“I look forward to all the ways in which we can lead change together, and am as grateful as ever to be part of such a dynamic profession,” she said.

  • 5 Comments

Readers' comments (5)

  • michael stone

    'Ms Cummings added that effective service change would require “action on many levels” including new opportunities and responsibilities for nurses both individually and collectively in developing a “culture of health” – where prevention and supporting self-care were central.'

    There seems to be quite a lot of emphasis in the above article on 'nurses prompting the public to stay healthier' - somewhat cynically, although it is a laudable objective, whenever I see that stuff 'coming from goverment' I tend to read it as 'if only people wouldn't get ill, we wouldn't need to spend money on them'.

    As for:

    'the profession [changing] to embrace change in order to meet the future needs of patients'

    I do, of course, see that as both sensible and necessary - but it covers a lot more than than stressing the 'health promoting practice' aspect of nursing.

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  • Most people with learning difficulties moved from institutional care to residential care 20 years ago!!

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  • Perhaps before the coming EU referendum on Thursday 23rd June 2016 Registered Nurses should have taken advantage of the special legislation now amongst others things enabling the humble Cornish pasty and French Champagne not to dissapear through competition with a protected status.

    I have received my beautiful badge celebrating 100 years of the RCN, which now supports and educates none Registered Nurses too.

    I'm nostalgic already for what is passing without a fight, for all the right intentions but without a review or backwards glance.

    On our car boot table of skills, knowledge, history and future what items have been snapped up first or given away easy?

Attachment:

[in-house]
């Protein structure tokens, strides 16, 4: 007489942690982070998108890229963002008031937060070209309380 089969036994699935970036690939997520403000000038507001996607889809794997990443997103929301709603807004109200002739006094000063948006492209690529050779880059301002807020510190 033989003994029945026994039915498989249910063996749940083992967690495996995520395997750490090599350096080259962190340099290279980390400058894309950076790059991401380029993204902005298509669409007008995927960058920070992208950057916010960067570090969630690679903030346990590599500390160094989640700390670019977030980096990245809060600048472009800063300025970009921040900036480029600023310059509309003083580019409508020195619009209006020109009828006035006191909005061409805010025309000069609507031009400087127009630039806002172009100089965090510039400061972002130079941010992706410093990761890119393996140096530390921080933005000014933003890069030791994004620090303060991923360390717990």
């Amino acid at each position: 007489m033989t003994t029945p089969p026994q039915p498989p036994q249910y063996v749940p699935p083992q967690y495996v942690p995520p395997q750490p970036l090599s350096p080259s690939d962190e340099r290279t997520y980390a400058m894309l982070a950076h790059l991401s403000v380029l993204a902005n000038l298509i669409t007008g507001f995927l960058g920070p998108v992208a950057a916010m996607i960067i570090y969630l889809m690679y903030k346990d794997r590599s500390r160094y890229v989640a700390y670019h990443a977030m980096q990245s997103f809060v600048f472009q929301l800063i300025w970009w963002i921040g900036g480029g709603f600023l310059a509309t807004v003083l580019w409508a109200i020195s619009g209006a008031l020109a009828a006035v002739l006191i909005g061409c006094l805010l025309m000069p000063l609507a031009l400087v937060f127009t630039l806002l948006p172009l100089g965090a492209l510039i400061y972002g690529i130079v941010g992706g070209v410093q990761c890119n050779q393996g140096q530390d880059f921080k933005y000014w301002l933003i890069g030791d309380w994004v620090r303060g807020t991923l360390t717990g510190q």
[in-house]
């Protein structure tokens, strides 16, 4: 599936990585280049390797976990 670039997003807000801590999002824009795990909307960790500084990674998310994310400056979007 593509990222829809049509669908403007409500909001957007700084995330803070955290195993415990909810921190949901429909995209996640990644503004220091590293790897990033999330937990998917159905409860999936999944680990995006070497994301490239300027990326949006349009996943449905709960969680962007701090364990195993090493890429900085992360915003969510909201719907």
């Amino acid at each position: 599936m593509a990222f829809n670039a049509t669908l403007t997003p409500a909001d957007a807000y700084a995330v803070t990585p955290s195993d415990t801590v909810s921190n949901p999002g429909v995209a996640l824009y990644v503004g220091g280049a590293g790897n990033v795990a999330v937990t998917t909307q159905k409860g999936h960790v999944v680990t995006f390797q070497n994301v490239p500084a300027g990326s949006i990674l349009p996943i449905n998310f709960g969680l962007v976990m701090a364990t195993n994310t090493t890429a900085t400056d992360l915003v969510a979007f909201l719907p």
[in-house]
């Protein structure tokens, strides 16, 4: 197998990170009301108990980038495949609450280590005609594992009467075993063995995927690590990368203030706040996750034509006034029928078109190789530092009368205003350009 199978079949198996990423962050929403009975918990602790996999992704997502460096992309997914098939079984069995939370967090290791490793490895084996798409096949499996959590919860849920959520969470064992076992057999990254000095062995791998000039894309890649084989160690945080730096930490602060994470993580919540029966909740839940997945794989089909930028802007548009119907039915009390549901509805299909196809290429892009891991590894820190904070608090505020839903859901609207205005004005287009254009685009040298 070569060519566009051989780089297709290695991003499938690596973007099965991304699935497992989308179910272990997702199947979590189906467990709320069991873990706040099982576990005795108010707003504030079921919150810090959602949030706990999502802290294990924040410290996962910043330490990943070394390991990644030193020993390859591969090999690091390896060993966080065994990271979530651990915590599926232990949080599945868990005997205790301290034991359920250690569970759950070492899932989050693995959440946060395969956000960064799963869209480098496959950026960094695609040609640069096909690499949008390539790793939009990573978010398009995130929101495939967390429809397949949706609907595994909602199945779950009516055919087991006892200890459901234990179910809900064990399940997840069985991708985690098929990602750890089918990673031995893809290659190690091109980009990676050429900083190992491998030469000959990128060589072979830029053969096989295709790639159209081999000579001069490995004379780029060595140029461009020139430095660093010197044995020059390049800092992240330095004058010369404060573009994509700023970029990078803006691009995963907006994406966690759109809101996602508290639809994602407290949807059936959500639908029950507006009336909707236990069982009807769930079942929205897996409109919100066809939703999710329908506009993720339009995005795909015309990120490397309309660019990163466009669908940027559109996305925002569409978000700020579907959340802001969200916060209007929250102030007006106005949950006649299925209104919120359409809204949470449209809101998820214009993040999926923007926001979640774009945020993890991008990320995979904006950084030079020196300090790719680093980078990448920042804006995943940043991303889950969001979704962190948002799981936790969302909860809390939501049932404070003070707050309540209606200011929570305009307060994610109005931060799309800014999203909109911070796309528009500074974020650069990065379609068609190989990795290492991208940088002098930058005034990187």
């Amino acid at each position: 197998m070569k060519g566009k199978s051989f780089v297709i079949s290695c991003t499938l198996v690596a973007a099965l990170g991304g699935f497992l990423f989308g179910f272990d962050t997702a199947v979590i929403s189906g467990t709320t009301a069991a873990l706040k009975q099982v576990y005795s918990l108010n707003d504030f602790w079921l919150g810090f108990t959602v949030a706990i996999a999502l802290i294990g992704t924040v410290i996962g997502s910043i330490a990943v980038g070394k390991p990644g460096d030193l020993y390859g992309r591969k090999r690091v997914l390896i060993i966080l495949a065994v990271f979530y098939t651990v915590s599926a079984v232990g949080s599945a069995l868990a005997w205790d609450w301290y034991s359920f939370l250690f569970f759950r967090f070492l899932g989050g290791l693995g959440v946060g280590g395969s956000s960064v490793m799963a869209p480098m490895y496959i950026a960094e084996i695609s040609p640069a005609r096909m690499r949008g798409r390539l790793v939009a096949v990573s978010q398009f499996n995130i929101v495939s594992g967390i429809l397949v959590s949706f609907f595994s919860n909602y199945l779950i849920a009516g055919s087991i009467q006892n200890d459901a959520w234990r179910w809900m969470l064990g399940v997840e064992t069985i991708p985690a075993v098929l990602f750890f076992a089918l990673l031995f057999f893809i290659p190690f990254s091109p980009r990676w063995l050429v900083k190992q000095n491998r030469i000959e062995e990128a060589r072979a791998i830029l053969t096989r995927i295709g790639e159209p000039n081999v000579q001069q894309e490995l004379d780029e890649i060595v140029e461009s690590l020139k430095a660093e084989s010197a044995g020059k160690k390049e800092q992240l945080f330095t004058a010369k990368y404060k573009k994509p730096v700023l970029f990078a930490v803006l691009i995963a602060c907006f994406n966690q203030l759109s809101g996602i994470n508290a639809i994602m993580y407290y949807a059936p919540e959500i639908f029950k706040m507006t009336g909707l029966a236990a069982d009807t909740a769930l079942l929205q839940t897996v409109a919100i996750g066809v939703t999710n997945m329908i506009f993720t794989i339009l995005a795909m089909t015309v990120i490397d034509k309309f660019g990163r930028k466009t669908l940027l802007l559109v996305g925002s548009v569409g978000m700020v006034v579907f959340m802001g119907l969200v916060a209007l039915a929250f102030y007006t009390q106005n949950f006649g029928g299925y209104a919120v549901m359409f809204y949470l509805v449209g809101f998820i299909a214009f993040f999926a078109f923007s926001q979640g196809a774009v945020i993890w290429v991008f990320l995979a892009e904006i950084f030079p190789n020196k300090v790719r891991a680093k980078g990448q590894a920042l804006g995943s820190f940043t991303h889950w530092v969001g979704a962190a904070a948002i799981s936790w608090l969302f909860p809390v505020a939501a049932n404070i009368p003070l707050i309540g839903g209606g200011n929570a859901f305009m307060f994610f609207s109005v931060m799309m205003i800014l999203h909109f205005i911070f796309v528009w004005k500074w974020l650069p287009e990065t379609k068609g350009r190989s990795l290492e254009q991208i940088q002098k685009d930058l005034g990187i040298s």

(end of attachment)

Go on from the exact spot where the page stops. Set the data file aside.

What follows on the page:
Please CNO don't forget about Registered Nurses.

    We can clean and provide personal care alongside enhanced technical skills and leadership requirements.

    We can stay late and not be paid, work through our breaks and fund our education.

    We can be accountable for our practice and that of others alongside working nights, days, weekends and bank holidays.

    What we have never been able to do.....is look after each other and our profession as well as we look ofter our charges.

    This is our great undoing and is it too late?

    https://twitter.com/chrisbarral



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  • Mr Stone has now made over three and a half thousand comments on this forum. Many of them valuable and many incomprehensible (probably valid comments lost in a sea of pedantry) though I cannot claim to have read them all. Unlike Mr Stone, I do not have the time!
    That said, I believe he has every right to comment on issues which draw his interest. He may not be in the healthcare profession but this does not, in my opinion, detract from his being able to contribute to a debate on whatever topic he chooses.

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  • michael stone

    ANONYMOUS 18 MAY, 2016 2:35 PM

    Thank you, your comment seems about right to me. I do have plenty of time, not enough enthusiasm [for anything, really], and definitely not enough enjoyment. My end-of-life comments are necessarily difficult to follow, unless the Mental Capacity Act and EoL at home are one of a person's specialist interests. I also tend to be 'nerdy' (but I hope not pedantic).

    ANONYMOUS 19 MAY, 2016 10:45 AM

    I'm not au fait with psychiatry/psychology - but can a person have subconscious motives (as opposed to subconscious drives) ?